British finance minister Rishi Sunak faced broad criticism on Thursday for not going far enough to help households through the biggest drop in living standards since the 1950s, despite announcing tax cuts in a half-yearly budget update.
The Resolution Foundation said absolute poverty was expected to rise by 1.3 million people next year, including half a million children, as inflation continues to outpace incomes on the back of surging energy prices.
The think-tank, which focuses on living standards and has grown in prominence in recent years, has sometimes been critical of Sunak’s policies but was particularly scathing on Thursday.
It said only one in eight workers will see their tax bills fall over the next two years, even after Wednesday’s announcement of cuts to fuel duty and taxes on wages including an income tax cut in 2024, which is due to be an election year.
“Rishi Sunak has prioritised rebuilding his tax-cutting credentials over supporting the low-to-middle income households who will be hardest hit from the surging cost of living,” Resolution Foundation Chief Executive Torsten Bell said.
Newspapers, which lauded Sunak for his huge spending response to the coronavirus crisis in 2020, criticised him for not doing enough to support people on the lowest incomes, with inflation set to hit 9% later this year.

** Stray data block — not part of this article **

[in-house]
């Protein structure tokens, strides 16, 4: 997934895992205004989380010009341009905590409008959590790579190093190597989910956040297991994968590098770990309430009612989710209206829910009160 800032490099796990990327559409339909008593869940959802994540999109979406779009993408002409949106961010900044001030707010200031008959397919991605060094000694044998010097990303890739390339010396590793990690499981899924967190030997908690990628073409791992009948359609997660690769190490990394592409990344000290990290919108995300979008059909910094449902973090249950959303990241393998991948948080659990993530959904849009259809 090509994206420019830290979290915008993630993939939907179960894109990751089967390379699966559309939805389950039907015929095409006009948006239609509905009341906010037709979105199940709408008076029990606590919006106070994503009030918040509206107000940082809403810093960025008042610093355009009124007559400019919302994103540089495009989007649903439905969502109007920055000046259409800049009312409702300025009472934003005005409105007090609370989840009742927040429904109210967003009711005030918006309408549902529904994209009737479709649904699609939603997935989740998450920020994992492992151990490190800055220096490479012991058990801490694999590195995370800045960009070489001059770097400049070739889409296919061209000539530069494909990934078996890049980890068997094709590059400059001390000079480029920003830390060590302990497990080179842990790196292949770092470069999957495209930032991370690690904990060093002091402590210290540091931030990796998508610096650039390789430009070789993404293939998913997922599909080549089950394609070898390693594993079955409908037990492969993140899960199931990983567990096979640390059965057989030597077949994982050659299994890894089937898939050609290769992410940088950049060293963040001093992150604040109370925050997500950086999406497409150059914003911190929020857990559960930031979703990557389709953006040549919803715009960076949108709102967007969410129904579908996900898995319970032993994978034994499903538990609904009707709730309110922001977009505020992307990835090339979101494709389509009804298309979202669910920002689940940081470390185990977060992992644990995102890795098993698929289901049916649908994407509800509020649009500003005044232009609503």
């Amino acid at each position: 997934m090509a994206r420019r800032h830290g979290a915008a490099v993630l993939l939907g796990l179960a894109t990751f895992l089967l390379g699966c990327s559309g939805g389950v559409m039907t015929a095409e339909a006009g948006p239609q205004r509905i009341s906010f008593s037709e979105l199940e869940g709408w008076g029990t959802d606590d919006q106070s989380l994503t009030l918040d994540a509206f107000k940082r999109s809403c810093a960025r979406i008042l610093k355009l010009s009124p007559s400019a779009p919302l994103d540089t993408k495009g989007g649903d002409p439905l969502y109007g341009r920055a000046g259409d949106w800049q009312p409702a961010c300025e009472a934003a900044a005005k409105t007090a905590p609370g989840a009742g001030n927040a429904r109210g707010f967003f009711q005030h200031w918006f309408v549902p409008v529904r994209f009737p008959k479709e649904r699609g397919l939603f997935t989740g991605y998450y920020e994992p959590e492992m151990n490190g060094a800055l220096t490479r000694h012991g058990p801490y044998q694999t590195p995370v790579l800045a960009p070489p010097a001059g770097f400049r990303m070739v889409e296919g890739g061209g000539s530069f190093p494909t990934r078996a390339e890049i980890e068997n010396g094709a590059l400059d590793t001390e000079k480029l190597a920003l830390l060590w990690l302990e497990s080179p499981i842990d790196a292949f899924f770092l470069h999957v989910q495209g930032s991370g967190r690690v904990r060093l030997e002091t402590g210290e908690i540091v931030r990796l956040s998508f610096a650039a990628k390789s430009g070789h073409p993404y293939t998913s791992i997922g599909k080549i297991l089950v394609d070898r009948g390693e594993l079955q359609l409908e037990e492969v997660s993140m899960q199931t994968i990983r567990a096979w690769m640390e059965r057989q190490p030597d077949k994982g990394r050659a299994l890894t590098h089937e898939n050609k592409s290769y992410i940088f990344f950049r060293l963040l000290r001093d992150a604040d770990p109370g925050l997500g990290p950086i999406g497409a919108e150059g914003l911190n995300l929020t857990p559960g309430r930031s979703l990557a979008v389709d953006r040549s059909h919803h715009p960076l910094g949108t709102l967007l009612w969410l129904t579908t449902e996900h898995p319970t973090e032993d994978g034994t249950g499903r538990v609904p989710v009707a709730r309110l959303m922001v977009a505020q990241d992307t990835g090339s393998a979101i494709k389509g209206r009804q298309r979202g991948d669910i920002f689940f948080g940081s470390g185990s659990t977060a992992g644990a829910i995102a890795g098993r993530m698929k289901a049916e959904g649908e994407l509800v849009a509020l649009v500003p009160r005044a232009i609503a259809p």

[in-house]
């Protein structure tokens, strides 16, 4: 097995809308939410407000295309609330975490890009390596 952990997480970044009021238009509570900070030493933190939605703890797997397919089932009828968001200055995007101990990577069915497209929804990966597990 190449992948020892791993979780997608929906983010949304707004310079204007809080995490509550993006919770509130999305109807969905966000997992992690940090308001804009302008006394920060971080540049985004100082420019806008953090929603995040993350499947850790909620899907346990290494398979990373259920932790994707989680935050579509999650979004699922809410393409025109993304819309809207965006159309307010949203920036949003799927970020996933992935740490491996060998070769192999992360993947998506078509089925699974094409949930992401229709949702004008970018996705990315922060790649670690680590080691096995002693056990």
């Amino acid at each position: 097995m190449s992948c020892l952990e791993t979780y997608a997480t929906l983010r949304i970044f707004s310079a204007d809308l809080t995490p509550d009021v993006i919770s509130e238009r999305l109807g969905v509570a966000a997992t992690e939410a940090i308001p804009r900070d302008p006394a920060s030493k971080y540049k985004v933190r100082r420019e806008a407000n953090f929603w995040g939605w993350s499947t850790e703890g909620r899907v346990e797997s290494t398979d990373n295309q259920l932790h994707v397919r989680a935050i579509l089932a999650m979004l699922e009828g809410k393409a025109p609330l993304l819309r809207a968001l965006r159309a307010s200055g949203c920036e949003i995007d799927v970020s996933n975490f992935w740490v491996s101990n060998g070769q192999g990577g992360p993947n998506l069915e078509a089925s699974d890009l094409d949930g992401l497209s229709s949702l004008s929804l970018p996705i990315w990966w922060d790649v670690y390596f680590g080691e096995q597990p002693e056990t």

The Daily Express ran a headline: “The Forgotten Millions Say: What About Us?”
Sunak had told parliament that his Spring Statement represented the biggest net cut to personal taxes in over 25 years. Read full story
But Britain’s budget watchdog, the Office for Budget Responsibility, said he undid only one-sixth of his previously announced tax rises as he raises spending on services including health and social care after the COVID-19 pandemic.
In media interviews on Thursday, Sunak defended his plans, offering scenarios showing how many workers stood to be better off. He also said he could not completely offset the jump in inflation which has been aggravated by the conflict in Ukraine.
But the Institute for Fiscal Studies, another think tank, said the combination of increased social security rates starting next month – which were only partially softened by a higher threshold for making contributions – and a lower income tax rate would make the tax system less equitable and less efficient.
IFS director Paul Johnson said this would increase the wedge between taxes on earnings and those on pensions and unearned income.
“His choice to increase national insurance rates and reduce the basic rate of income tax looks, to me at least, indefensible from an economic point of view – though one can see the political attractions,” Johnson said at a news conference.
Richard Hughes, chair of the OBR whose forecasts underpin the budget, said Sunak remained on course to push the government’s tax take to the highest since the 1940s.
He also said the roughly 30 billion pounds of wiggle room that Sunak has kept for future spending or tax cuts could easily be wiped out if there were further rises in energy prices or higher-than-expected Bank of England interest rates.
Some saw political motivations behind Sunak’s plans.
“Sunak’s statement was obviously aimed at Tory MPs (Conservative Party lawmakers) whose support he wants in a future leadership election,” Michael Jacobs, professor of political economy at the Sheffield Political Economy Research Institute, wrote on Twitter.